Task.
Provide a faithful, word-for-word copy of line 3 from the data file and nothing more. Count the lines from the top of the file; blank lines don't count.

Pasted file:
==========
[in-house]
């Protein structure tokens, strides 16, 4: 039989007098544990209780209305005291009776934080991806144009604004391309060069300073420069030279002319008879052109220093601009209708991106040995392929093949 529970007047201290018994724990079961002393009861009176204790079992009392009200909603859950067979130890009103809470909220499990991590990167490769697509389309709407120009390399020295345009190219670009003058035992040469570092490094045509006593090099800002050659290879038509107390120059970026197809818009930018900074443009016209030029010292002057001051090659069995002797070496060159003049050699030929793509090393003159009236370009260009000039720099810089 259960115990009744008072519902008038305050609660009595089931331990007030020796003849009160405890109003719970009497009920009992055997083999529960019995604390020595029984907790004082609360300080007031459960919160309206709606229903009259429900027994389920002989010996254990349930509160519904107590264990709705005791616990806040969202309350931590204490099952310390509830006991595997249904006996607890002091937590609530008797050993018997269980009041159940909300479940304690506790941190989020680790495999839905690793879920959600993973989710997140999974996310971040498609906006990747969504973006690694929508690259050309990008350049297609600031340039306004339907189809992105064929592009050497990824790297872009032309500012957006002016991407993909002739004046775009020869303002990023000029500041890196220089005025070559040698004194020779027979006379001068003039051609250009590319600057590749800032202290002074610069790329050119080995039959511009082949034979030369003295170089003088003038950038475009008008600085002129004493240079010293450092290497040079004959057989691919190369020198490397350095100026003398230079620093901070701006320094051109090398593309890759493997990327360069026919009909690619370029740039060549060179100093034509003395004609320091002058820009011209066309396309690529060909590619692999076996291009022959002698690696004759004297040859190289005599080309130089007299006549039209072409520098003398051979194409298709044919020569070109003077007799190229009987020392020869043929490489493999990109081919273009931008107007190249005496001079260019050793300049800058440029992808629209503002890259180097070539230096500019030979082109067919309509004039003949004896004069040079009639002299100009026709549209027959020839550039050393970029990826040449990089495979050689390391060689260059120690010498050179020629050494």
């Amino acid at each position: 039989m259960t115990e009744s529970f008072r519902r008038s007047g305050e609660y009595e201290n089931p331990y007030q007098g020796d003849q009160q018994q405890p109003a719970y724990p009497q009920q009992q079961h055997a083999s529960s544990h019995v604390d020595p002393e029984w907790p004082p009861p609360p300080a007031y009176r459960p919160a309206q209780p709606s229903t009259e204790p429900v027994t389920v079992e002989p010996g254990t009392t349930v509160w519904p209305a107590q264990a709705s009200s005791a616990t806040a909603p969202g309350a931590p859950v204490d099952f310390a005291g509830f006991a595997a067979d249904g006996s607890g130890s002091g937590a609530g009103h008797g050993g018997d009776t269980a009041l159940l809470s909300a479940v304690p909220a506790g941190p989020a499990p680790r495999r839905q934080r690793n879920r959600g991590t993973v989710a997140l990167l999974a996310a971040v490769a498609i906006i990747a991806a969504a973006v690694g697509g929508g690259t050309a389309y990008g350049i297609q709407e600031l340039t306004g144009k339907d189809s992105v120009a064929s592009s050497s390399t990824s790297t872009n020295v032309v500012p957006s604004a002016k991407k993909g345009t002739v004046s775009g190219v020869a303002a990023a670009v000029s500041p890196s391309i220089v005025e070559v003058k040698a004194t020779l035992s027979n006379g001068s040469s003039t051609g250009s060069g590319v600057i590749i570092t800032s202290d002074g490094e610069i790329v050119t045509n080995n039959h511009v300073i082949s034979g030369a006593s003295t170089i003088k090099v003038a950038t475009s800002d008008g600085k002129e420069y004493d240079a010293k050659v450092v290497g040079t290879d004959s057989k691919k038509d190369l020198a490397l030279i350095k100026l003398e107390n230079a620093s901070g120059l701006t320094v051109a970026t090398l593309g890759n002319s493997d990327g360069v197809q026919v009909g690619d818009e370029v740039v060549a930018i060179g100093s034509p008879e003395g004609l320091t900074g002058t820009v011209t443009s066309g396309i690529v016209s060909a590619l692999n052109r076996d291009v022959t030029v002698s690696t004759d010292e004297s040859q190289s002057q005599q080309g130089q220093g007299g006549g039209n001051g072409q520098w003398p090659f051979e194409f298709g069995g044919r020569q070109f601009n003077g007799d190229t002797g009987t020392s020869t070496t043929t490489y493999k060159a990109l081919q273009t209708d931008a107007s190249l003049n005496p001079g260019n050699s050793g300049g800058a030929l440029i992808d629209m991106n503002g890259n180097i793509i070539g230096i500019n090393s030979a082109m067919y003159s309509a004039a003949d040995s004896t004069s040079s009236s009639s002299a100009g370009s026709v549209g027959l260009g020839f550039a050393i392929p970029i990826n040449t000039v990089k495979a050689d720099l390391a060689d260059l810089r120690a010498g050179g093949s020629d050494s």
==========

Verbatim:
């Amino acid at each position: 039989m259960t115990e009744s529970f008072r519902r008038s007047g305050e609660y009595e201290n089931p331990y007030q007098g020796d003849q009160q018994q405890p109003a719970y724990p009497q009920q009992q079961h055997a083999s529960s544990h019995v604390d020595p002393e029984w907790p004082p009861p609360p300080a007031y009176r459960p919160a309206q209780p709606s229903t009259e204790p429900v027994t389920v079992e002989p010996g254990t009392t349930v509160w519904p209305a107590q264990a709705s009200s005791a616990t806040a909603p969202g309350a931590p859950v204490d099952f310390a005291g509830f006991a595997a067979d249904g006996s607890g130890s002091g937590a609530g009103h008797g050993g018997d009776t269980a009041l159940l809470s909300a479940v304690p909220a506790g941190p989020a499990p680790r495999r839905q934080r690793n879920r959600g991590t993973v989710a997140l990167l999974a996310a971040v490769a498609i906006i990747a991806a969504a973006v690694g697509g929508g690259t050309a389309y990008g350049i297609q709407e600031l340039t306004g144009k339907d189809s992105v120009a064929s592009s050497s390399t990824s790297t872009n020295v032309v500012p957006s604004a002016k991407k993909g345009t002739v004046s775009g190219v020869a303002a990023a670009v000029s500041p890196s391309i220089v005025e070559v003058k040698a004194t020779l035992s027979n006379g001068s040469s003039t051609g250009s060069g590319v600057i590749i570092t800032s202290d002074g490094e610069i790329v050119t045509n080995n039959h511009v300073i082949s034979g030369a006593s003295t170089i003088k090099v003038a950038t475009s800002d008008g600085k002129e420069y004493d240079a010293k050659v450092v290497g040079t290879d004959s057989k691919k038509d190369l020198a490397l030279i350095k100026l003398e107390n230079a620093s901070g120059l701006t320094v051109a970026t090398l593309g890759n002319s493997d990327g360069v197809q026919v009909g690619d818009e370029v740039v060549a930018i060179g100093s034509p008879e003395g004609l320091t900074g002058t820009v011209t443009s066309g396309i690529v016209s060909a590619l692999n052109r076996d291009v022959t030029v002698s690696t004759d010292e004297s040859q190289s002057q005599q080309g130089q220093g007299g006549g039209n001051g072409q520098w003398p090659f051979e194409f298709g069995g044919r020569q070109f601009n003077g007799d190229t002797g009987t020392s020869t070496t043929t490489y493999k060159a990109l081919q273009t209708d931008a107007s190249l003049n005496p001079g260019n050699s050793g300049g800058a030929l440029i992808d629209m991106n503002g890259n180097i793509i070539g230096i500019n090393s030979a082109m067919y003159s309509a004039a003949d040995s004896t004069s040079s009236s009639s002299a100009g370009s026709v549209g027959l260009g020839f550039a050393i392929p970029i990826n040449t000039v990089k495979a050689d720099l390391a060689d260059l810089r120690a010498g050179g093949s020629d050494s």